• It’s required that a stress test is executed on the land once groundwork is completed. It is what it sounds like – someone doing a load stress test with a steel ball and pipe, to ensure we can build the house on top of the base ground work. The results? Below requirements! Re-do everything and spend another 100,000 euro? Whoops, sorry, the Excel chart was upside down, you’re above requirements – carry on.

None of these – individually – would have been a significant issue. But when you battle the rising costs, track the overall budget, and always have a few missed calls from numerous contractors, another problem like this always feels like it’s one too much at the same time.

We’ve been lucky several times. My wife and I split the responsibilities early on that she would manage all indoor-related planning, offers, and material selections, and I’d handle all outdoor and exterior-related things (plus electricity, HVAC, etc.). This helped massively.

A few insights we’ve learned along the way

Before we did anything, I set out to find a trusted advisor—someone with the experience and caliber to manage our issues. We found someone with stellar expertise, a great attitude – and best of all, someone who partnered with us on the project. He has been worth every euro. I often get emails or WhatsApp messages from him during the weekends, “Hey Jussi, I went to see the house, and I noticed issues X, Y, and Z, and I suggest you do the following..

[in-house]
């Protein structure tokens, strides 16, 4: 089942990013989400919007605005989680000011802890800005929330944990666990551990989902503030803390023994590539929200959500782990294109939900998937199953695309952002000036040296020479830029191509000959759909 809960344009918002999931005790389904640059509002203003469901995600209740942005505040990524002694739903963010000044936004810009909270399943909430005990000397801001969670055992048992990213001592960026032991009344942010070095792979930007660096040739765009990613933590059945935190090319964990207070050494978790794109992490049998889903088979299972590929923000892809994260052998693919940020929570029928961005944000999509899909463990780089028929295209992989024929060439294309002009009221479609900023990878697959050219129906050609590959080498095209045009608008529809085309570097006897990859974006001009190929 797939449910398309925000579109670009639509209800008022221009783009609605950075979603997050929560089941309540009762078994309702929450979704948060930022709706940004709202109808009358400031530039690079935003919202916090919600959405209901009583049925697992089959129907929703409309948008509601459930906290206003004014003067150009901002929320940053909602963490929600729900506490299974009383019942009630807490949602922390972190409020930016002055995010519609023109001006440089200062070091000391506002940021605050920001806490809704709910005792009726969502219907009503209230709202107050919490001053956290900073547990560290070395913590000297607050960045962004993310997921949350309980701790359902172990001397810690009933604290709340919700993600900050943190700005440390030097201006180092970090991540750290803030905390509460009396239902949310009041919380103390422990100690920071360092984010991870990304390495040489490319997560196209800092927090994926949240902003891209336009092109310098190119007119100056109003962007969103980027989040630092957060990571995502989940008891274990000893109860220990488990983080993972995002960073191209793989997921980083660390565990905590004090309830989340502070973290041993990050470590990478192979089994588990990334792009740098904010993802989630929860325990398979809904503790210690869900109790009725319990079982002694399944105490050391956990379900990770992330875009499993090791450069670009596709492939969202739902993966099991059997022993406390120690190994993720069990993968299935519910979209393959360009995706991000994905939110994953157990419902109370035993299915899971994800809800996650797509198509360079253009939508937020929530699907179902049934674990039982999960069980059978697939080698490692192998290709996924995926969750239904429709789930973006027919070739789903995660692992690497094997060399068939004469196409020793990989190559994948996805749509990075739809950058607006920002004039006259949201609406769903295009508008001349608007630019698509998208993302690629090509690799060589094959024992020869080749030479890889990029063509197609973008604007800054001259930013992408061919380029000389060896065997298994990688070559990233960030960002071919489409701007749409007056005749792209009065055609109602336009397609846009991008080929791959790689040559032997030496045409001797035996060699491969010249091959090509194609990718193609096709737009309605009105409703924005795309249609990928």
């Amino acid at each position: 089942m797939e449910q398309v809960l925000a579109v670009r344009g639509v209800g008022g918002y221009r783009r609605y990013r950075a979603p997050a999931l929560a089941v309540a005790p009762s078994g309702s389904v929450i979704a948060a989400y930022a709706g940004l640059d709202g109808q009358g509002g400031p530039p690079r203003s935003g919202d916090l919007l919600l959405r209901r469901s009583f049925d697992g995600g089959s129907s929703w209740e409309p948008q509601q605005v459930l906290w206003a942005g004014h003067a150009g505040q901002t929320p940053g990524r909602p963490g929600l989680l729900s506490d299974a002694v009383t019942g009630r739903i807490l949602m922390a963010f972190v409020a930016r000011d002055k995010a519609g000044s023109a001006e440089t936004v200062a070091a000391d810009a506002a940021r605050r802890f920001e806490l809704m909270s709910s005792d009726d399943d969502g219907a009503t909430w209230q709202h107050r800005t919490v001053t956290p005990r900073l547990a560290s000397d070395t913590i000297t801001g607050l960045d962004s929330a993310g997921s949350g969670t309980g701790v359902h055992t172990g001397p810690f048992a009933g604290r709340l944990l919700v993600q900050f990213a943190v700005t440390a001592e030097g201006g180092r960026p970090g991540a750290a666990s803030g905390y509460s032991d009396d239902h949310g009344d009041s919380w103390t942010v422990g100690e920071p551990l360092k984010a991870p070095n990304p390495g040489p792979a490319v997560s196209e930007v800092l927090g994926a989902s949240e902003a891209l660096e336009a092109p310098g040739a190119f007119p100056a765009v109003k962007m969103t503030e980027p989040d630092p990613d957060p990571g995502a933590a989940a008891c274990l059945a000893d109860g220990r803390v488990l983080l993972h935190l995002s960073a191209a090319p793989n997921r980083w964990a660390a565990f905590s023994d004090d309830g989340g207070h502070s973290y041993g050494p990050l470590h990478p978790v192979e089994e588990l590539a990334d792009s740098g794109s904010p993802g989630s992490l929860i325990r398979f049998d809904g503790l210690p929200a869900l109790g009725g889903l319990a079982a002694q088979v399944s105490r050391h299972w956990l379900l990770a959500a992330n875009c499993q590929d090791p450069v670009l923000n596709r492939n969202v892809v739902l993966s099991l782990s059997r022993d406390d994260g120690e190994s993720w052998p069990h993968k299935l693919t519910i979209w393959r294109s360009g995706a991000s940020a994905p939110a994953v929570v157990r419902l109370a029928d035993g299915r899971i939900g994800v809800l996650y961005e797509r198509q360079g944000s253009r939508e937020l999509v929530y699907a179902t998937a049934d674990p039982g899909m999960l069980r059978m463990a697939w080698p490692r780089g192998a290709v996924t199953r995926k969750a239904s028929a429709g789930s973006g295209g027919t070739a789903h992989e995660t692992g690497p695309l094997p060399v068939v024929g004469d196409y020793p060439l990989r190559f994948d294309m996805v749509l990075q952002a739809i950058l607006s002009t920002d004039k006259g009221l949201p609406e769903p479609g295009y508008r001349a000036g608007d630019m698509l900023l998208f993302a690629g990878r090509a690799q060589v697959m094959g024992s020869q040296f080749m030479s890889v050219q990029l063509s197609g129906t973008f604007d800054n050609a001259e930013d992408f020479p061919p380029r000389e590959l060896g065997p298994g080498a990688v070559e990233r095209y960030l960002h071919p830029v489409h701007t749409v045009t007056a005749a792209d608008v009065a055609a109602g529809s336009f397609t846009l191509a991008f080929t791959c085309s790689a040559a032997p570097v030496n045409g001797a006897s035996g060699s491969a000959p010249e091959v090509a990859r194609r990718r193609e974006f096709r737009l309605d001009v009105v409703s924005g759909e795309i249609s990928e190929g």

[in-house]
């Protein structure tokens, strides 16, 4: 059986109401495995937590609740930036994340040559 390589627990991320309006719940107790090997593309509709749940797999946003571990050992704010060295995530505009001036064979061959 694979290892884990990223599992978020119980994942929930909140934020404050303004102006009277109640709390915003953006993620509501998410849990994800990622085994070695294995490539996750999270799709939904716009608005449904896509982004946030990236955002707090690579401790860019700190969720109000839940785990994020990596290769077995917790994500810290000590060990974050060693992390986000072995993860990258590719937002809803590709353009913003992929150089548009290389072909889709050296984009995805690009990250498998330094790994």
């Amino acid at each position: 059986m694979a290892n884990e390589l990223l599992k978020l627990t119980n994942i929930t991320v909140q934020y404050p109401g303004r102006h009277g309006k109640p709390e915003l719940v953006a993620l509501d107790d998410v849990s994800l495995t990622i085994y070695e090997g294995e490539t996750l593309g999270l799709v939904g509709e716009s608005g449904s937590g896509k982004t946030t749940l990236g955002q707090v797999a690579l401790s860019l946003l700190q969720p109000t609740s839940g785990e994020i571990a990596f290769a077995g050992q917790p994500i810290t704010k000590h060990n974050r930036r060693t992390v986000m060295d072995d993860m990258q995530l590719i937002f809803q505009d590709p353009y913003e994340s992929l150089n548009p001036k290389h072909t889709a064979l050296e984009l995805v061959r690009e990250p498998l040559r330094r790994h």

Another insight was that we didn’t rush anything. “Oh, there’s a delay of two weeks to get the plastic pipes for the plumbing? Okay.” and then we re-scheduled whatever needed to be re-scheduled. This helped in not gaining additional stress, and overall the project has been quite effortless in this sense.

I spend about 30 minutes each day on the project. I check invoices, progress, status, and open issues. I also plan a bit – what happens next? Do I need to prepare something? When there are issues, the key has been to call the person directly. You send an email, and perhaps you get a reply in five days – or not. But when you call, it’s immediately off your mind, and you can move the needle a bit forward. I’ve called so many people this year that I’ve lost count. In retrospect, I also have so many people calling me about the random thing I know very little about. It helps when you have a great team, and someone always pipes up in our mutual WhatsApp group on my queries, “Hey, that’s in my court, let me handle this.